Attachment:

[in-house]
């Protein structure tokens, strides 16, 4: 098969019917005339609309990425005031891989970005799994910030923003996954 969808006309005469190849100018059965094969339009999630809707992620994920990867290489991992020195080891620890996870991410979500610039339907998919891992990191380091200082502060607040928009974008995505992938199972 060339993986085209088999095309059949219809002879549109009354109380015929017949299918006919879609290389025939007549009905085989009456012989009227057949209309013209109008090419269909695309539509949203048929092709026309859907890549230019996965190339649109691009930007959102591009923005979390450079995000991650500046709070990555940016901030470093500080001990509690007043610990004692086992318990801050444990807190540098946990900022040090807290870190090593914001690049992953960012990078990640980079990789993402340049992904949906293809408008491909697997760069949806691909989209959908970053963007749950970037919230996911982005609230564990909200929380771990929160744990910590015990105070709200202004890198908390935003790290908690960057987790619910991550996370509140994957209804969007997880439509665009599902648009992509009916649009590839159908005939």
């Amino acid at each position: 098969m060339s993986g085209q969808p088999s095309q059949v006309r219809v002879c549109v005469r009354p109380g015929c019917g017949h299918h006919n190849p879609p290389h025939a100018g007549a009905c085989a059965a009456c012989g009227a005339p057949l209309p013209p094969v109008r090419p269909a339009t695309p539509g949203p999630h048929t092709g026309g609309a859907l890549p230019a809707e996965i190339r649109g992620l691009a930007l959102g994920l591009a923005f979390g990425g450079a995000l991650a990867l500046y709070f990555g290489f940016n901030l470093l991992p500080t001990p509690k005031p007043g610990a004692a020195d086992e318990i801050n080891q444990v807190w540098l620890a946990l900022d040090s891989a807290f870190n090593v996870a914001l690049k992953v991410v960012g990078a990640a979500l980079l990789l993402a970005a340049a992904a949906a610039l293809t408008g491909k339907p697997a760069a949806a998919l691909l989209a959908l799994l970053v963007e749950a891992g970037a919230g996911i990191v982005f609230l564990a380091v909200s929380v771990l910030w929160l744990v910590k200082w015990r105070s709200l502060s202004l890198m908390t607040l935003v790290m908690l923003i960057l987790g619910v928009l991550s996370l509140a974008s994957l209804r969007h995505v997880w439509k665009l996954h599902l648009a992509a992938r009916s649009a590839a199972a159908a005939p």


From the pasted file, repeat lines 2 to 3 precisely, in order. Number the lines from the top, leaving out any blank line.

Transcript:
């Protein structure tokens, strides 16, 4: 098969019917005339609309990425005031891989970005799994910030923003996954 969808006309005469190849100018059965094969339009999630809707992620994920990867290489991992020195080891620890996870991410979500610039339907998919891992990191380091200082502060607040928009974008995505992938199972 060339993986085209088999095309059949219809002879549109009354109380015929017949299918006919879609290389025939007549009905085989009456012989009227057949209309013209109008090419269909695309539509949203048929092709026309859907890549230019996965190339649109691009930007959102591009923005979390450079995000991650500046709070990555940016901030470093500080001990509690007043610990004692086992318990801050444990807190540098946990900022040090807290870190090593914001690049992953960012990078990640980079990789993402340049992904949906293809408008491909697997760069949806691909989209959908970053963007749950970037919230996911982005609230564990909200929380771990929160744990910590015990105070709200202004890198908390935003790290908690960057987790619910991550996370509140994957209804969007997880439509665009599902648009992509009916649009590839159908005939």
């Amino acid at each position: 098969m060339s993986g085209q969808p088999s095309q059949v006309r219809v002879c549109v005469r009354p109380g015929c019917g017949h299918h006919n190849p879609p290389h025939a100018g007549a009905c085989a059965a009456c012989g009227a005339p057949l209309p013209p094969v109008r090419p269909a339009t695309p539509g949203p999630h048929t092709g026309g609309a859907l890549p230019a809707e996965i190339r649109g992620l691009a930007l959102g994920l591009a923005f979390g990425g450079a995000l991650a990867l500046y709070f990555g290489f940016n901030l470093l991992p500080t001990p509690k005031p007043g610990a004692a020195d086992e318990i801050n080891q444990v807190w540098l620890a946990l900022d040090s891989a807290f870190n090593v996870a914001l690049k992953v991410v960012g990078a990640a979500l980079l990789l993402a970005a340049a992904a949906a610039l293809t408008g491909k339907p697997a760069a949806a998919l691909l989209a959908l799994l970053v963007e749950a891992g970037a919230g996911i990191v982005f609230l564990a380091v909200s929380v771990l910030w929160l744990v910590k200082w015990r105070s709200l502060s202004l890198m908390t607040l935003v790290m908690l923003i960057l987790g619910v928009l991550s996370l509140a974008s994957l209804r969007h995505v997880w439509k665009l996954h599902l648009a992509a992938r009916s649009a590839a199972a159908a005939p």